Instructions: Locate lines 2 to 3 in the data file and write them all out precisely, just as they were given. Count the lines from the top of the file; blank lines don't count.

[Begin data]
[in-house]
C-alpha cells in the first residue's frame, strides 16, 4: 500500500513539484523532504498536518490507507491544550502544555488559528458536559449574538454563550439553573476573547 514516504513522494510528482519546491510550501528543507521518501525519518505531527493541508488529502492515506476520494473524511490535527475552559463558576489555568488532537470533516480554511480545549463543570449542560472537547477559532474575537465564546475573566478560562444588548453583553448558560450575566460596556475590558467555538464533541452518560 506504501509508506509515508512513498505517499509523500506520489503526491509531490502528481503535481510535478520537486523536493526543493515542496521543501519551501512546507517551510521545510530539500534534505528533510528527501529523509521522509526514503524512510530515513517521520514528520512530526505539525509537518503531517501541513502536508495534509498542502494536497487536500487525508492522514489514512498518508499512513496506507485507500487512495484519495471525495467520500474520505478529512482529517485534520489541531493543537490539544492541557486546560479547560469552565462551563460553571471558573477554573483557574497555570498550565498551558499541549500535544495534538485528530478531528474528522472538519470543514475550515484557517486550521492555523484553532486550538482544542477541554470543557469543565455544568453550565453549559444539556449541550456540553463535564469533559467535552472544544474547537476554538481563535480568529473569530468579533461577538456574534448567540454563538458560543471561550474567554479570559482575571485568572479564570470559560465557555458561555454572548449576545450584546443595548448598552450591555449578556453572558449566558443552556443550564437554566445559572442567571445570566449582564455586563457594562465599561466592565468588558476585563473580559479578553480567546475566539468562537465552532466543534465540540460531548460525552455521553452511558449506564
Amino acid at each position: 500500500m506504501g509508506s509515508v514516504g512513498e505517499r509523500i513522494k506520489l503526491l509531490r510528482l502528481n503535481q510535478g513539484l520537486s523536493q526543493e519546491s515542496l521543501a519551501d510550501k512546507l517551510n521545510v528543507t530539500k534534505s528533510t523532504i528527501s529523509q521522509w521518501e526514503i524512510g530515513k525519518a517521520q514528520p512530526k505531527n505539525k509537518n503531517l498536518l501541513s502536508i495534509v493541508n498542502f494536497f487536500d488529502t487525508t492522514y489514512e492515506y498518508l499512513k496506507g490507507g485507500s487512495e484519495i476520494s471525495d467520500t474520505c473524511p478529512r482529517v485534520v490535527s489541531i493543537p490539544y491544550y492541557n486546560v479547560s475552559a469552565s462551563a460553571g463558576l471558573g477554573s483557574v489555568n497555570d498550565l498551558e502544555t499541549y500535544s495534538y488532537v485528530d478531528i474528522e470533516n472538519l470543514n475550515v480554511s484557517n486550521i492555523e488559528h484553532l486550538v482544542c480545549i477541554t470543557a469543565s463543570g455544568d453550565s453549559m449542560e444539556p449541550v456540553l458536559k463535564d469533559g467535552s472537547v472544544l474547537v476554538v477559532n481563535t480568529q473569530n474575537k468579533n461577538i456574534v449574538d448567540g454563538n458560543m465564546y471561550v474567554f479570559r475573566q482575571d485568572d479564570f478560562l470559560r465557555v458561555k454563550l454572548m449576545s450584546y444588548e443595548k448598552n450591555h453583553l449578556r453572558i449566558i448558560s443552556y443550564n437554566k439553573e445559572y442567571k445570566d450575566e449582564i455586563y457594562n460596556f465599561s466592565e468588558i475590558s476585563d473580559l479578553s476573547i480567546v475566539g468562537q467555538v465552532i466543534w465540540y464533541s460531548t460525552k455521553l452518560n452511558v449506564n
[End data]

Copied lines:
C-alpha cells in the first residue's frame, strides 16, 4: 500500500513539484523532504498536518490507507491544550502544555488559528458536559449574538454563550439553573476573547 514516504513522494510528482519546491510550501528543507521518501525519518505531527493541508488529502492515506476520494473524511490535527475552559463558576489555568488532537470533516480554511480545549463543570449542560472537547477559532474575537465564546475573566478560562444588548453583553448558560450575566460596556475590558467555538464533541452518560 506504501509508506509515508512513498505517499509523500506520489503526491509531490502528481503535481510535478520537486523536493526543493515542496521543501519551501512546507517551510521545510530539500534534505528533510528527501529523509521522509526514503524512510530515513517521520514528520512530526505539525509537518503531517501541513502536508495534509498542502494536497487536500487525508492522514489514512498518508499512513496506507485507500487512495484519495471525495467520500474520505478529512482529517485534520489541531493543537490539544492541557486546560479547560469552565462551563460553571471558573477554573483557574497555570498550565498551558499541549500535544495534538485528530478531528474528522472538519470543514475550515484557517486550521492555523484553532486550538482544542477541554470543557469543565455544568453550565453549559444539556449541550456540553463535564469533559467535552472544544474547537476554538481563535480568529473569530468579533461577538456574534448567540454563538458560543471561550474567554479570559482575571485568572479564570470559560465557555458561555454572548449576545450584546443595548448598552450591555449578556453572558449566558443552556443550564437554566445559572442567571445570566449582564455586563457594562465599561466592565468588558476585563473580559479578553480567546475566539468562537465552532466543534465540540460531548460525552455521553452511558449506564
Amino acid at each position: 500500500m506504501g509508506s509515508v514516504g512513498e505517499r509523500i513522494k506520489l503526491l509531490r510528482l502528481n503535481q510535478g513539484l520537486s523536493q526543493e519546491s515542496l521543501a519551501d510550501k512546507l517551510n521545510v528543507t530539500k534534505s528533510t523532504i528527501s529523509q521522509w521518501e526514503i524512510g530515513k525519518a517521520q514528520p512530526k505531527n505539525k509537518n503531517l498536518l501541513s502536508i495534509v493541508n498542502f494536497f487536500d488529502t487525508t492522514y489514512e492515506y498518508l499512513k496506507g490507507g485507500s487512495e484519495i476520494s471525495d467520500t474520505c473524511p478529512r482529517v485534520v490535527s489541531i493543537p490539544y491544550y492541557n486546560v479547560s475552559a469552565s462551563a460553571g463558576l471558573g477554573s483557574v489555568n497555570d498550565l498551558e502544555t499541549y500535544s495534538y488532537v485528530d478531528i474528522e470533516n472538519l470543514n475550515v480554511s484557517n486550521i492555523e488559528h484553532l486550538v482544542c480545549i477541554t470543557a469543565s463543570g455544568d453550565s453549559m449542560e444539556p449541550v456540553l458536559k463535564d469533559g467535552s472537547v472544544l474547537v476554538v477559532n481563535t480568529q473569530n474575537k468579533n461577538i456574534v449574538d448567540g454563538n458560543m465564546y471561550v474567554f479570559r475573566q482575571d485568572d479564570f478560562l470559560r465557555v458561555k454563550l454572548m449576545s450584546y444588548e443595548k448598552n450591555h453583553l449578556r453572558i449566558i448558560s443552556y443550564n437554566k439553573e445559572y442567571k445570566d450575566e449582564i455586563y457594562n460596556f465599561s466592565e468588558i475590558s476585563d473580559l479578553s476573547i480567546v475566539g468562537q467555538v465552532i466543534w465540540y464533541s460531548t460525552k455521553l452518560n452511558v449506564n